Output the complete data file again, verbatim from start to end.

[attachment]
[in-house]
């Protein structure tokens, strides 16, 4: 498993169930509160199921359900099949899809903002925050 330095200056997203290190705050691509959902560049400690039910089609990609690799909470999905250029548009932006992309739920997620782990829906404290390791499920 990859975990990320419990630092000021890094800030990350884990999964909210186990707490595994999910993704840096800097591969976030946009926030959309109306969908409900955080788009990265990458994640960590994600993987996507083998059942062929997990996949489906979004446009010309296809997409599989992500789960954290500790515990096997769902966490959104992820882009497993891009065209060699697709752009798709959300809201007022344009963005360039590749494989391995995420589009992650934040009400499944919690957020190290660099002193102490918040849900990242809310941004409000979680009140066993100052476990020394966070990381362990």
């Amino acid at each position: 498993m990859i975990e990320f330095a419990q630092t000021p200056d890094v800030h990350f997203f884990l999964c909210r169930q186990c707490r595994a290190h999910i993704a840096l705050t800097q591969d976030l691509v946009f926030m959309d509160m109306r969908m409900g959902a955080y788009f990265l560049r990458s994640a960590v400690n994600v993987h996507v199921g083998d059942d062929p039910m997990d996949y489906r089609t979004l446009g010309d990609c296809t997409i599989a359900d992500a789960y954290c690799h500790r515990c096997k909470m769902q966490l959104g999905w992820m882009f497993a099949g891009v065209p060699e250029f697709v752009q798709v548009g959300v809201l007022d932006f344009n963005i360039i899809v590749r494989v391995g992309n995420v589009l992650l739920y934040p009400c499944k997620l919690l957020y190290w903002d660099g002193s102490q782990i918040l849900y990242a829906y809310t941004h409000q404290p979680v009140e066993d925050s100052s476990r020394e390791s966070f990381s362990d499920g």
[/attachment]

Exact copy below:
[in-house]
């Protein structure tokens, strides 16, 4: 498993169930509160199921359900099949899809903002925050 330095200056997203290190705050691509959902560049400690039910089609990609690799909470999905250029548009932006992309739920997620782990829906404290390791499920 990859975990990320419990630092000021890094800030990350884990999964909210186990707490595994999910993704840096800097591969976030946009926030959309109306969908409900955080788009990265990458994640960590994600993987996507083998059942062929997990996949489906979004446009010309296809997409599989992500789960954290500790515990096997769902966490959104992820882009497993891009065209060699697709752009798709959300809201007022344009963005360039590749494989391995995420589009992650934040009400499944919690957020190290660099002193102490918040849900990242809310941004409000979680009140066993100052476990020394966070990381362990």
């Amino acid at each position: 498993m990859i975990e990320f330095a419990q630092t000021p200056d890094v800030h990350f997203f884990l999964c909210r169930q186990c707490r595994a290190h999910i993704a840096l705050t800097q591969d976030l691509v946009f926030m959309d509160m109306r969908m409900g959902a955080y788009f990265l560049r990458s994640a960590v400690n994600v993987h996507v199921g083998d059942d062929p039910m997990d996949y489906r089609t979004l446009g010309d990609c296809t997409i599989a359900d992500a789960y954290c690799h500790r515990c096997k909470m769902q966490l959104g999905w992820m882009f497993a099949g891009v065209p060699e250029f697709v752009q798709v548009g959300v809201l007022d932006f344009n963005i360039i899809v590749r494989v391995g992309n995420v589009l992650l739920y934040p009400c499944k997620l919690l957020y190290w903002d660099g002193s102490q782990i918040l849900y990242a829906y809310t941004h409000q404290p979680v009140e066993d925050s100052s476990r020394e390791s966070f990381s362990d499920g």